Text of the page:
For example, advances in the understanding of electromagnetism and nuclear physics led directly to the development of new products that have transformed modern-day society, such as television, domestic appliances, nuclear weapons. Astronomy is one of the oldest natural sciences. Early civilizations dating back to beyond 3000 BCE, such as the Sumerians, ancient Egyptians, the Indus Valley Civilization, had a predictive knowledge and a basic understanding of the motions of the Sun and stars; the stars and planets were worshipped, believed to represent gods. While the explanations for the observed positions of the stars were unscientific and lacking in evidence, these early observations laid the foundation for astronomy, as the stars were found to traverse great circles across the sky, which however did not explain the positions of the planets. According to Asger Aaboe, the origins of Western astronomy can be found in Mesopotamia, all Western efforts in the exact sciences are descended from late Babylonian astronomy.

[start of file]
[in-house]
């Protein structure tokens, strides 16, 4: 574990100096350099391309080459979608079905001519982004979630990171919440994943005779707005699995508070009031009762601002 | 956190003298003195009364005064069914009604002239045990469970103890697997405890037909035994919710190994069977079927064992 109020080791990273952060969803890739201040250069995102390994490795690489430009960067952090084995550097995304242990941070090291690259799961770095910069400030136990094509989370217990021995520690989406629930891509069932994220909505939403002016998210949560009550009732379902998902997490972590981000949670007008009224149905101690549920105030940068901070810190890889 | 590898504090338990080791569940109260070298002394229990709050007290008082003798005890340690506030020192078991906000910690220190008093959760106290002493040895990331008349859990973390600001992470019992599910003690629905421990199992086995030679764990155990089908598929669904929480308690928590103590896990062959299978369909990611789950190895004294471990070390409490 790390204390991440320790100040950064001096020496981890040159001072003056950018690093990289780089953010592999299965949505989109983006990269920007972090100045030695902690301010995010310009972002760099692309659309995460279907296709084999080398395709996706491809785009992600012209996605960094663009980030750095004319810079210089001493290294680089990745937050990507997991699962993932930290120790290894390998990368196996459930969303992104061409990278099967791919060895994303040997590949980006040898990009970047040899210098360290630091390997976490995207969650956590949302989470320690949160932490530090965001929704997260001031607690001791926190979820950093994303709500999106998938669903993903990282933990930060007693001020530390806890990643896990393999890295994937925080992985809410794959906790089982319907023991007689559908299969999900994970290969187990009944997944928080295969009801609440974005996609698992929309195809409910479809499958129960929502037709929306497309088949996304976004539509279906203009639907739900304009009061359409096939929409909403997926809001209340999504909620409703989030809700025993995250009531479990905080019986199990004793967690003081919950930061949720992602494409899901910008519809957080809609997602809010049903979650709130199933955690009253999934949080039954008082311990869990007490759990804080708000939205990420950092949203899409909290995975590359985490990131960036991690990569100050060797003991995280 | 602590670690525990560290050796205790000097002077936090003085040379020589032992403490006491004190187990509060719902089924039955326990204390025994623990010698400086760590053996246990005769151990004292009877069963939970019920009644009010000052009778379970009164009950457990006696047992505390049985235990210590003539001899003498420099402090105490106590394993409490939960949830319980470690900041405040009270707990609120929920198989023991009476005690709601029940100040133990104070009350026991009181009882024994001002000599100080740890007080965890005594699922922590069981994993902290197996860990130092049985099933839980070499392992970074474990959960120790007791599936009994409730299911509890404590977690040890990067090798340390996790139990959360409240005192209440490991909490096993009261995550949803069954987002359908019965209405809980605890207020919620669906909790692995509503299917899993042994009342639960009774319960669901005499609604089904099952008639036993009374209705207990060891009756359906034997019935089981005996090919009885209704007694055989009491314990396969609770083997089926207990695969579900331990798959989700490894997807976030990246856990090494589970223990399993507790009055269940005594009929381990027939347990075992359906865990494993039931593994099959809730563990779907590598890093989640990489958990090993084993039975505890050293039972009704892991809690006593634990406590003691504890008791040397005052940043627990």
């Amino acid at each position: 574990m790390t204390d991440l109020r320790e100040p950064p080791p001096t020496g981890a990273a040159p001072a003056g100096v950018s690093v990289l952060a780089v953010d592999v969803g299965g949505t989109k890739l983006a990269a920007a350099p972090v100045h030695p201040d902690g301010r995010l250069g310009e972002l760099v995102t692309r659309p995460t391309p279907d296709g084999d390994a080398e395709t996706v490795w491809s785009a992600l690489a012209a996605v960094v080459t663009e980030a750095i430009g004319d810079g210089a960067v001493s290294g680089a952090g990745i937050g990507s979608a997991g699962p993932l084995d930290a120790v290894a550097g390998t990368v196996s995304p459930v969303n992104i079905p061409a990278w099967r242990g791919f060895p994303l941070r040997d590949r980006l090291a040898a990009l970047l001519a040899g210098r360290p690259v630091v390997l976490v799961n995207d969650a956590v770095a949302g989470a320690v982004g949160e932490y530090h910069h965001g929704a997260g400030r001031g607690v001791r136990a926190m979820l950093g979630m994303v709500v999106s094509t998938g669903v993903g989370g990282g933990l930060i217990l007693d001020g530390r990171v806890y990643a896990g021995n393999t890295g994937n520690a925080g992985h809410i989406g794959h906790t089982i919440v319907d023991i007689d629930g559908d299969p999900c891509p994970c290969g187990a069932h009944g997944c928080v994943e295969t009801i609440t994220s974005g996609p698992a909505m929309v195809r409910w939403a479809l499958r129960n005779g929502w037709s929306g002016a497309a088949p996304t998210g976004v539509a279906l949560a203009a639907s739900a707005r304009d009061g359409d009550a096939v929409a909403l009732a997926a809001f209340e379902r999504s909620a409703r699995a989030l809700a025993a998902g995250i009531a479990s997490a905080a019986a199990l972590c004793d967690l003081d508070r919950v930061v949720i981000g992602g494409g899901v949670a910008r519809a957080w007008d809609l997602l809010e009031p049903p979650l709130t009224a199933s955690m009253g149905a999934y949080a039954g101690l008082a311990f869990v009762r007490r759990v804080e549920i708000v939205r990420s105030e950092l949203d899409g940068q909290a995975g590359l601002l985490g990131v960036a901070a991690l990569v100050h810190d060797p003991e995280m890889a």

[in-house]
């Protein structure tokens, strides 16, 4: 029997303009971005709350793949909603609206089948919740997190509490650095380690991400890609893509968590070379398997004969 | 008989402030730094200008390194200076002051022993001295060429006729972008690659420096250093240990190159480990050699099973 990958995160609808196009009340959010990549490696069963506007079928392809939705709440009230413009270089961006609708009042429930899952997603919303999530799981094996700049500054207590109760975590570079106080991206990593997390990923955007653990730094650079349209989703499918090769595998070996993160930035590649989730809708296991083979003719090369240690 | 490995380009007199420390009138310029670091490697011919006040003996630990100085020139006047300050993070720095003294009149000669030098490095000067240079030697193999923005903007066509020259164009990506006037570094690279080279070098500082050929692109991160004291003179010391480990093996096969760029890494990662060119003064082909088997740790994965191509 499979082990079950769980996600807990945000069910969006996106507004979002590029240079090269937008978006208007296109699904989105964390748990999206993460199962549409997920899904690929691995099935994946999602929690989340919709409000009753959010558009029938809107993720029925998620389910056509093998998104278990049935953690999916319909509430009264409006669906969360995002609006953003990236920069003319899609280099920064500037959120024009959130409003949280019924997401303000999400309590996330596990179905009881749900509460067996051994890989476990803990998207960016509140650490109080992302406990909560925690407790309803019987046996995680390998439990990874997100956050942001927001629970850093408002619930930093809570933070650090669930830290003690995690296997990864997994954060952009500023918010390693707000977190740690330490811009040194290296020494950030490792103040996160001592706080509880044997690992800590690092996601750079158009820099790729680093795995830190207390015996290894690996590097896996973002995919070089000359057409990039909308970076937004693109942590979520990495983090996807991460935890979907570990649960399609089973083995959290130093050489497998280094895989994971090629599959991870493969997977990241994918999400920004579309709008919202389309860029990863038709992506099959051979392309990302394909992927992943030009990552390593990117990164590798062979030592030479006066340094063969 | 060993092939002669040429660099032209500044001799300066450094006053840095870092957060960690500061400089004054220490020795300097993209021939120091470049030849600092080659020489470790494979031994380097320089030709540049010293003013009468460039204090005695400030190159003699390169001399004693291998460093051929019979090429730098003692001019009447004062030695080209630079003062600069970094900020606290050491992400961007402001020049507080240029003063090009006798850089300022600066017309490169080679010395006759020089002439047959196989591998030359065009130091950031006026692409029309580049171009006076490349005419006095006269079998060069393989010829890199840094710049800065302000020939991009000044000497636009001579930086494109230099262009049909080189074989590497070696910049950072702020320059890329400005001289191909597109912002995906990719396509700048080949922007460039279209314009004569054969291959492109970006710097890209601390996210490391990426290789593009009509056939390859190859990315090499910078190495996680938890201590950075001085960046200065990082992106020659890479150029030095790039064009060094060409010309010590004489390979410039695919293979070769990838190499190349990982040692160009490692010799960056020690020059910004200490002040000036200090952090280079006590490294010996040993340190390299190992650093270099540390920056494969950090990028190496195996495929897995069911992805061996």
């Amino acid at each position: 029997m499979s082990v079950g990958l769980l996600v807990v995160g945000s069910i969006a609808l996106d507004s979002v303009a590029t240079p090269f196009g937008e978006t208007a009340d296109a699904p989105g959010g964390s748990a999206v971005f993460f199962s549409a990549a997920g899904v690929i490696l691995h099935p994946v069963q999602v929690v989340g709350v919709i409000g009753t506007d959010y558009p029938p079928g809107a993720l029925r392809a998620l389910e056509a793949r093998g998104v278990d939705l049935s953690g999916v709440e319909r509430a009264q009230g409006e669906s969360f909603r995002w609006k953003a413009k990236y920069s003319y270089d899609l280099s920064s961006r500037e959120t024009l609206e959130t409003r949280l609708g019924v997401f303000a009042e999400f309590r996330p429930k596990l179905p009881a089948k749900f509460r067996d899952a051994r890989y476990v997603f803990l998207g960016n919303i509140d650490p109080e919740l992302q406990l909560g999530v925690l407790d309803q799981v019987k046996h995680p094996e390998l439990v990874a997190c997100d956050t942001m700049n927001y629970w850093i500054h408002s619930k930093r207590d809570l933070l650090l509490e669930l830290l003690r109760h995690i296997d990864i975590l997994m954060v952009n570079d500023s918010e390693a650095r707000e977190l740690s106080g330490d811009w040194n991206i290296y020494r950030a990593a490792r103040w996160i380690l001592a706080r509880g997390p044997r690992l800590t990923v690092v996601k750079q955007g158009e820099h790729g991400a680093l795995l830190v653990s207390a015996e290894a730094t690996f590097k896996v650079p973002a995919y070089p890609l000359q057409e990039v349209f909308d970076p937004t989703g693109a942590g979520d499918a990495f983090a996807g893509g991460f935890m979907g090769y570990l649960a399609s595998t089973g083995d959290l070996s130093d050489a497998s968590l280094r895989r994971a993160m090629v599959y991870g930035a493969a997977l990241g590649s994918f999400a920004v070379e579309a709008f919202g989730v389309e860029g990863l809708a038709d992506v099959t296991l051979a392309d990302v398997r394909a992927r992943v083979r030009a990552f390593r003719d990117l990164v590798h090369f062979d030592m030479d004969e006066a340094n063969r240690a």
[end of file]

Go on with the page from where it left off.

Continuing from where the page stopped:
Egyptian astronomers left monuments showing knowledge of the constellations and the motions of the celestial bodies, while Greek poet Homer wrote of various celestial objects in his Iliad and Odyssey. Natural philosophy has its origins in Greece during the Archaic period, when pre-Socratic philosophers like Thales rejected non-naturalistic explanations for natural phenomena and proclaimed that every event had a natural cause, they proposed ideas verified by reason and observation, many of their hypotheses proved successful in experiment. The Western Roman Empire fell in the fifth century, this resulted in a decline in intellectual pursuits in the western part of Europe. By contrast, the Eastern Roman Empire resisted the attacks from the barbarians, continued to advance various fields of learning, including physics. In the sixth century Isidore of Miletus created an important compilation of Archimedes' works that are copied in the Archimedes Palimpsest. In sixth century Europe John Philoponus, a Byzantine scholar, questioned Aristotle's teaching of physics and noting its flaws.